Section of Dark Red Meranti
Section of Light Red Meranti
Typical buttress of a Meranti tree.
Tree crown of a Shorea multiflora
Lauan, Meranti, Seraya, Pacific
Maple, Philippine Mahogany
Pacific Maple is the common trading name for a number of S.E.Asian hardwoods marketed in Australia. Sometimes
just called Maple, the individual species names are also used when
The species are;Lauan,Meranti
seems more determined by the area of supply than any botanical difference
with the timber being called Meranti when coming
from Malaysia, Seraya from Indonesia
and Lauan from the Philippines.
This grouping of what
could be called light to medium hardwoods grow in a wide range of terrains
from just above sea level to moderately high mountainous areas and are
fairly large trees reaching average heights between 50 to 60 metres.
Meranti is by far the dominant species in
this Shorea timber grouping but all have similar
timber of these species are usually divided into two groups ie Light Red and Dark Red, and is more based on wood
density than on heartwood colour.
Light Red of the species
are the more common , with the timber relatively
easy to work. Heartwood is pale pink to mid red-brown, while the Sapwood is
usually yellow, pink or grey and easily distinguished. Texture is course
but even. Grain interlocked which may give a stripped or ribbon affect to
the radial surface.
Dark Red, as the name
implies is usually darker, being medium red to deep redbrown
with the Sapwood not as easily identified, but it is the much higher
density and uniformity of colour that sets it aside.
Philippine Mahogany is the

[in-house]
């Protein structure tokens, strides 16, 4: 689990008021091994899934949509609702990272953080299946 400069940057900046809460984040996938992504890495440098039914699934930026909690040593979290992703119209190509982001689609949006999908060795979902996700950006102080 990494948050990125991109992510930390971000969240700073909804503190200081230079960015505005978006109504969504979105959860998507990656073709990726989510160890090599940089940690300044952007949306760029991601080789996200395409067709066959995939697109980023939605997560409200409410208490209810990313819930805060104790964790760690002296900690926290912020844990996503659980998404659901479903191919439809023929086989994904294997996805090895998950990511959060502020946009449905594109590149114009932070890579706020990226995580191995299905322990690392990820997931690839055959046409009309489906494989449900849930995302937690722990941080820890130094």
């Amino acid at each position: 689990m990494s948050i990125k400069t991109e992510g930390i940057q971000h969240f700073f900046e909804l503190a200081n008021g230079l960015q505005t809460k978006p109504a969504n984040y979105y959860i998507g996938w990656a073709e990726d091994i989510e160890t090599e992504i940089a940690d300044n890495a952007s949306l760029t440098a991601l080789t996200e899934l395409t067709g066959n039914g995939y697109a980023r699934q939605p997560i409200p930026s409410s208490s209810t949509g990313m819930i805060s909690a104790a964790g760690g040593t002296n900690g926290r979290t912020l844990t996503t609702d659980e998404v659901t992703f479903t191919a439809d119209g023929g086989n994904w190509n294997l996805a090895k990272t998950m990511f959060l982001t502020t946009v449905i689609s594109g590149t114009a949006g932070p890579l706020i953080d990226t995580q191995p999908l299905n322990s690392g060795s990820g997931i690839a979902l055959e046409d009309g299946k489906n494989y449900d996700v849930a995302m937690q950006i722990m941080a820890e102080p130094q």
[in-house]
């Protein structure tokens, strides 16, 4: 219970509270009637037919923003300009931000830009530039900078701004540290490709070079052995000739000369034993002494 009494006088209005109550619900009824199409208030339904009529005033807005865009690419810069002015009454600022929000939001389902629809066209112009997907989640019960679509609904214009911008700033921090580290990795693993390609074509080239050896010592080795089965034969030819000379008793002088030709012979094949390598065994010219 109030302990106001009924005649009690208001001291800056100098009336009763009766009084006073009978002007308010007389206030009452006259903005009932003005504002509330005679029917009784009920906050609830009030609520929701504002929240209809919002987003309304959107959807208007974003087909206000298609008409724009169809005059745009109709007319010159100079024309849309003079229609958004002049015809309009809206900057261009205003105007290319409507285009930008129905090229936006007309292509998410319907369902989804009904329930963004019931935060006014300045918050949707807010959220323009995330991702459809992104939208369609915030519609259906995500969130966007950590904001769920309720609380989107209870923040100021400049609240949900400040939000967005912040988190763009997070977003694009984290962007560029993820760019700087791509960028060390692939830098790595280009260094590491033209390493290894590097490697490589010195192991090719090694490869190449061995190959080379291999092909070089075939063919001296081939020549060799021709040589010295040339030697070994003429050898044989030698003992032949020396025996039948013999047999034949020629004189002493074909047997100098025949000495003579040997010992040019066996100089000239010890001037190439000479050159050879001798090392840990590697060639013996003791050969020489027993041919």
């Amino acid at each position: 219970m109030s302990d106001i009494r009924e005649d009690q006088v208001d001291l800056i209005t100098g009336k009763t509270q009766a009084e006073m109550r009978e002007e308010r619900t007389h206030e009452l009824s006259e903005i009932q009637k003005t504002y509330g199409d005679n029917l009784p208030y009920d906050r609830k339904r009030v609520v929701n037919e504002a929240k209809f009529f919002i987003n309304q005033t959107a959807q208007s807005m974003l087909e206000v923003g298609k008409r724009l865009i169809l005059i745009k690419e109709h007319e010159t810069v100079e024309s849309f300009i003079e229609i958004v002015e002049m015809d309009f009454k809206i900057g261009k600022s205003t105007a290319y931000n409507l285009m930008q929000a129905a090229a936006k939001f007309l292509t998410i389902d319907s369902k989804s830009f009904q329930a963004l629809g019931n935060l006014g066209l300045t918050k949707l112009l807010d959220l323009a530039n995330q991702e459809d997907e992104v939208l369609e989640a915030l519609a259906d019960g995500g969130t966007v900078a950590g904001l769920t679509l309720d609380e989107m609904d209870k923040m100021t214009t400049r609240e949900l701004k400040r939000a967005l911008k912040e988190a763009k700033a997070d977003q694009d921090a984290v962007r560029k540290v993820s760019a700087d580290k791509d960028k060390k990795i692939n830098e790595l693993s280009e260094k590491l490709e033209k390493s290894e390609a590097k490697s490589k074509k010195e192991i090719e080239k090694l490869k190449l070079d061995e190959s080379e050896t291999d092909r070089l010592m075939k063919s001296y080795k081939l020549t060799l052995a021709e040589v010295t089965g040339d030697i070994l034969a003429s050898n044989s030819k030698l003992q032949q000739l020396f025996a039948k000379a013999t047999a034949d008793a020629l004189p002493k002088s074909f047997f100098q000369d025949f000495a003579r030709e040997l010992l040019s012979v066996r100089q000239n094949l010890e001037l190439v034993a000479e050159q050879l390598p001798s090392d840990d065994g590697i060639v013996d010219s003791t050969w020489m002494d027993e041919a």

other major trading name used for the Shorea
species when sourced from the Philippines and normally applies to the Lauan
grouping, again using the differentiation of Light Red, Dark Red and White
with similar Timber Properties applying; however they tend to be at the
higher end of the average density ratings.
The sapwood of all the Shorea spp. are lyctid borer susceptible
and should be correctly treated during the manufacturing process. It is an
offence in New South Wales and Queensland to have
available for sale any finishing timber which is not suitably treated and
therefore rendering the timber safe from attack.
All the timber, with one
exception, works well particularly with hand tools however some adjustment
to machine knives and saw blades may be necessary due to the variation in
density and grain patterns when processing large or mixed volumes because
of the slight differences in the individual species. The one exception is
White Meranti, Shorea bracteolata, which contains an appreciable amount of
silica. The silica does vary depending on the area of supply but usually
causes major problems when sawing by quickly dulling the cutting edges and
special knife blades would be needed when planning to obtain a satisfactory
Most of the timber species
finish well, although some exhibit a furry or woolly finish because of the
interlocked grain which will usually be overcome with sanding. The wood
glues well and takes nails and screws, although some localised
tearing of the grain can occur when being cross cut and predrilling
is recommended near the ends to avoid splitting.
spp are used for most internal applications
particularly for domestic finishing timber such as skirtings,
architraves, door jambs, wall panelling and
general joinery. The higher density material, usually the Dark Red, has
long been prized for staircase building, entrance doors and furniture and
sometimes for window frames and sashes although this latter practice is now
not recommended because of the low durability rating.
With a full range of sizes
and many profiles widely available, the Meranti/
Pacific Maple/ Philippine Mahogany grouping of species are the most recognised and used finishing timbers throughout Australia.
Light Red 500kg/m3 dry
Dark Red 680kg/m3 dry
Light Red SD7 dry
Dark RedSD6 dry
Light Red 2.6kN dry
Dark Red 3.5kN dry